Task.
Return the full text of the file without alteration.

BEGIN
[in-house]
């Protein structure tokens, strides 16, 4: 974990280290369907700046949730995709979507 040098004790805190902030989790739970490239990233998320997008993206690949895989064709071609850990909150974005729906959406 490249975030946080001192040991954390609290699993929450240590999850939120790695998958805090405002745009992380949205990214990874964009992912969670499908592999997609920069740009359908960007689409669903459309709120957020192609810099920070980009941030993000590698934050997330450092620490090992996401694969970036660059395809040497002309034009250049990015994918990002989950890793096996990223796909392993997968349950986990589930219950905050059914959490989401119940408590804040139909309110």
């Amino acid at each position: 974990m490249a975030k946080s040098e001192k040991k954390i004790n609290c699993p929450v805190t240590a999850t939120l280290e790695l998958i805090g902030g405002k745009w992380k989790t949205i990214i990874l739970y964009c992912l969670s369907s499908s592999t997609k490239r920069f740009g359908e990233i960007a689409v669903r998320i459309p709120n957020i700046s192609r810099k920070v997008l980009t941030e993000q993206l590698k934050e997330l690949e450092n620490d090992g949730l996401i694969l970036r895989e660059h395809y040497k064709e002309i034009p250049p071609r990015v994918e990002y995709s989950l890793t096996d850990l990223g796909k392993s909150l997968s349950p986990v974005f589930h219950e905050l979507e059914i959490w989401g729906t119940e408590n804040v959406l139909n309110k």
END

[in-house]
């Protein structure tokens, strides 16, 4: 974990280290369907700046949730995709979507 040098004790805190902030989790739970490239990233998320997008993206690949895989064709071609850990909150974005729906959406 490249975030946080001192040991954390609290699993929450240590999850939120790695998958805090405002745009992380949205990214990874964009992912969670499908592999997609920069740009359908960007689409669903459309709120957020192609810099920070980009941030993000590698934050997330450092620490090992996401694969970036660059395809040497002309034009250049990015994918990002989950890793096996990223796909392993997968349950986990589930219950905050059914959490989401119940408590804040139909309110």
């Amino acid at each position: 974990m490249a975030k946080s040098e001192k040991k954390i004790n609290c699993p929450v805190t240590a999850t939120l280290e790695l998958i805090g902030g405002k745009w992380k989790t949205i990214i990874l739970y964009c992912l969670s369907s499908s592999t997609k490239r920069f740009g359908e990233i960007a689409v669903r998320i459309p709120n957020i700046s192609r810099k920070v997008l980009t941030e993000q993206l590698k934050e997330l690949e450092n620490d090992g949730l996401i694969l970036r895989e660059h395809y040497k064709e002309i034009p250049p071609r990015v994918e990002y995709s989950l890793t096996d850990l990223g796909k392993s909150l997968s349950p986990v974005f589930h219950e905050l979507e059914i959490w989401g729906t119940e408590n804040v959406l139909n309110k």